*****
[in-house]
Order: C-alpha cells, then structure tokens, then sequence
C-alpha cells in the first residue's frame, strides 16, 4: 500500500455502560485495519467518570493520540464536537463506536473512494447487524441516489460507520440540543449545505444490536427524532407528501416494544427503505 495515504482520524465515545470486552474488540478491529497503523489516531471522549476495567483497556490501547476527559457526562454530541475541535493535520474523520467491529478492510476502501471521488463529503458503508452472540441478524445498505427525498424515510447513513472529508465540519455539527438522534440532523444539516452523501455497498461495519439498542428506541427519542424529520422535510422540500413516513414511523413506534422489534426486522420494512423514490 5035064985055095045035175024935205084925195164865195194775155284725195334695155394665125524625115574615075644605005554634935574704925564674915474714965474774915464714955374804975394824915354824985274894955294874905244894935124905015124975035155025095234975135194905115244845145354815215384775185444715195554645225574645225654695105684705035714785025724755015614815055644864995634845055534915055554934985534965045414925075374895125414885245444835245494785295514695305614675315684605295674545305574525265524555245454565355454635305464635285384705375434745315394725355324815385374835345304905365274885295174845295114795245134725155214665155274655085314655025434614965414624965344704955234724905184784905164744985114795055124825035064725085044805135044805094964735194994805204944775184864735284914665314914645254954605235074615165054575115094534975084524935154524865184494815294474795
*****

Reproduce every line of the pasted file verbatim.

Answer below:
[in-house]
Order: C-alpha cells, then structure tokens, then sequence
C-alpha cells in the first residue's frame, strides 16, 4: 500500500455502560485495519467518570493520540464536537463506536473512494447487524441516489460507520440540543449545505444490536427524532407528501416494544427503505 495515504482520524465515545470486552474488540478491529497503523489516531471522549476495567483497556490501547476527559457526562454530541475541535493535520474523520467491529478492510476502501471521488463529503458503508452472540441478524445498505427525498424515510447513513472529508465540519455539527438522534440532523444539516452523501455497498461495519439498542428506541427519542424529520422535510422540500413516513414511523413506534422489534426486522420494512423514490 5035064985055095045035175024935205084925195164865195194775155284725195334695155394665125524625115574615075644605005554634935574704925564674915474714965474774915464714955374804975394824915354824985274894955294874905244894935124905015124975035155025095234975135194905115244845145354815215384775185444715195554645225574645225654695105684705035714785025724755015614815055644864995634845055534915055554934985534965045414925075374895125414885245444835245494785295514695305614675315684605295674545305574525265524555245454565355454635305464635285384705375434745315394725355324815385374835345304905365274885295174845295114795245134725155214665155274655085314655025434614965414624965344704955234724905184784905164744985114795055124825035064725085044805135044805094964735194994805204944775184864735284914665314914645254954605235074615165054575115094534975084524935154524865184494815294474795